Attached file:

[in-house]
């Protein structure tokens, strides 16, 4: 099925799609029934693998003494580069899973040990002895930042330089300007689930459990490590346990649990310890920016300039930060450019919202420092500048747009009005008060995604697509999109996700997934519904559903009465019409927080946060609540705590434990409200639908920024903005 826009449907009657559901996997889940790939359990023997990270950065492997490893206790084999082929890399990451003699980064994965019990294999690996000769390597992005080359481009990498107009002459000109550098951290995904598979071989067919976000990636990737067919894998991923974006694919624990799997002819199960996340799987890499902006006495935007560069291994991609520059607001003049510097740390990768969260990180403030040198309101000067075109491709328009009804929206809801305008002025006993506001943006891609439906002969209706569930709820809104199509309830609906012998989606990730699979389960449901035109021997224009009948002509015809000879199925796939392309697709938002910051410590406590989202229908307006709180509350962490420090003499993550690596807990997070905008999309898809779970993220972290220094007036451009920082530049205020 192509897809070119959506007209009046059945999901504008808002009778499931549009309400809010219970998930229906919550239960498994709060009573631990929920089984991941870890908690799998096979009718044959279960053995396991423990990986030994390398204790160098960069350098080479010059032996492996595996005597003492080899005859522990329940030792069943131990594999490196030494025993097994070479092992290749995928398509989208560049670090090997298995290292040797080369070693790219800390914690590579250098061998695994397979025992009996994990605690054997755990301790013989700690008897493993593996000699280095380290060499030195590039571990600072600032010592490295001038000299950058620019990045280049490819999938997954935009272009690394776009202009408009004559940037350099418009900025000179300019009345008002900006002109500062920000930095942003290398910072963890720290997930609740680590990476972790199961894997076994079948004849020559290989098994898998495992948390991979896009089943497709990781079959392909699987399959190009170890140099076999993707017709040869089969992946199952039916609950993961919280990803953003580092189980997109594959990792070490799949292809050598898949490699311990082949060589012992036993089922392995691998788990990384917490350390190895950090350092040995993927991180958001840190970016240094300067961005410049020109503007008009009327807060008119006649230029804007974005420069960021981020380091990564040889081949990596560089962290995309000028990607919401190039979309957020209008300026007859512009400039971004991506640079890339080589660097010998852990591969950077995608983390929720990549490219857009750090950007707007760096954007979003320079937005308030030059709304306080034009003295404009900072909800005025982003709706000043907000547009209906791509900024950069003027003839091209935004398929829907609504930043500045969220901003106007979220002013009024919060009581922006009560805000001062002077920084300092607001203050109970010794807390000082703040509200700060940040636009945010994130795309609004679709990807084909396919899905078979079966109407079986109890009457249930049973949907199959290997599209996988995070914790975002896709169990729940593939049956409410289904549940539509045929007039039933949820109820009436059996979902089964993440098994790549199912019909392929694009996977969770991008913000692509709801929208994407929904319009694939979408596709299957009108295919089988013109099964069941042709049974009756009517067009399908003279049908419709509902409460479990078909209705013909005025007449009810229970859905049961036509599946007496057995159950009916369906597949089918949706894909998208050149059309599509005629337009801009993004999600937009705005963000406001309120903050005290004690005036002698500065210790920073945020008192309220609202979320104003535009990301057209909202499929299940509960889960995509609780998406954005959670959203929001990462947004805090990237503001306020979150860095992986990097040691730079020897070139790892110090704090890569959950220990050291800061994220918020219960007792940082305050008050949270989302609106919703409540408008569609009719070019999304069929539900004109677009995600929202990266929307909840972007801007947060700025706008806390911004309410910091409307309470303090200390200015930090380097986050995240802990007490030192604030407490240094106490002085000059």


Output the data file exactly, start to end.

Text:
[in-house]
């Protein structure tokens, strides 16, 4: 099925799609029934693998003494580069899973040990002895930042330089300007689930459990490590346990649990310890920016300039930060450019919202420092500048747009009005008060995604697509999109996700997934519904559903009465019409927080946060609540705590434990409200639908920024903005 826009449907009657559901996997889940790939359990023997990270950065492997490893206790084999082929890399990451003699980064994965019990294999690996000769390597992005080359481009990498107009002459000109550098951290995904598979071989067919976000990636990737067919894998991923974006694919624990799997002819199960996340799987890499902006006495935007560069291994991609520059607001003049510097740390990768969260990180403030040198309101000067075109491709328009009804929206809801305008002025006993506001943006891609439906002969209706569930709820809104199509309830609906012998989606990730699979389960449901035109021997224009009948002509015809000879199925796939392309697709938002910051410590406590989202229908307006709180509350962490420090003499993550690596807990997070905008999309898809779970993220972290220094007036451009920082530049205020 192509897809070119959506007209009046059945999901504008808002009778499931549009309400809010219970998930229906919550239960498994709060009573631990929920089984991941870890908690799998096979009718044959279960053995396991423990990986030994390398204790160098960069350098080479010059032996492996595996005597003492080899005859522990329940030792069943131990594999490196030494025993097994070479092992290749995928398509989208560049670090090997298995290292040797080369070693790219800390914690590579250098061998695994397979025992009996994990605690054997755990301790013989700690008897493993593996000699280095380290060499030195590039571990600072600032010592490295001038000299950058620019990045280049490819999938997954935009272009690394776009202009408009004559940037350099418009900025000179300019009345008002900006002109500062920000930095942003290398910072963890720290997930609740680590990476972790199961894997076994079948004849020559290989098994898998495992948390991979896009089943497709990781079959392909699987399959190009170890140099076999993707017709040869089969992946199952039916609950993961919280990803953003580092189980997109594959990792070490799949292809050598898949490699311990082949060589012992036993089922392995691998788990990384917490350390190895950090350092040995993927991180958001840190970016240094300067961005410049020109503007008009009327807060008119006649230029804007974005420069960021981020380091990564040889081949990596560089962290995309000028990607919401190039979309957020209008300026007859512009400039971004991506640079890339080589660097010998852990591969950077995608983390929720990549490219857009750090950007707007760096954007979003320079937005308030030059709304306080034009003295404009900072909800005025982003709706000043907000547009209906791509900024950069003027003839091209935004398929829907609504930043500045969220901003106007979220002013009024919060009581922006009560805000001062002077920084300092607001203050109970010794807390000082703040509200700060940040636009945010994130795309609004679709990807084909396919899905078979079966109407079986109890009457249930049973949907199959290997599209996988995070914790975002896709169990729940593939049956409410289904549940539509045929007039039933949820109820009436059996979902089964993440098994790549199912019909392929694009996977969770991008913000692509709801929208994407929904319009694939979408596709299957009108295919089988013109099964069941042709049974009756009517067009399908003279049908419709509902409460479990078909209705013909005025007449009810229970859905049961036509599946007496057995159950009916369906597949089918949706894909998208050149059309599509005629337009801009993004999600937009705005963000406001309120903050005290004690005036002698500065210790920073945020008192309220609202979320104003535009990301057209909202499929299940509960889960995509609780998406954005959670959203929001990462947004805090990237503001306020979150860095992986990097040691730079020897070139790892110090704090890569959950220990050291800061994220918020219960007792940082305050008050949270989302609106919703409540408008569609009719070019999304069929539900004109677009995600929202990266929307909840972007801007947060700025706008806390911004309410910091409307309470303090200390200015930090380097986050995240802990007490030192604030407490240094106490002085000059």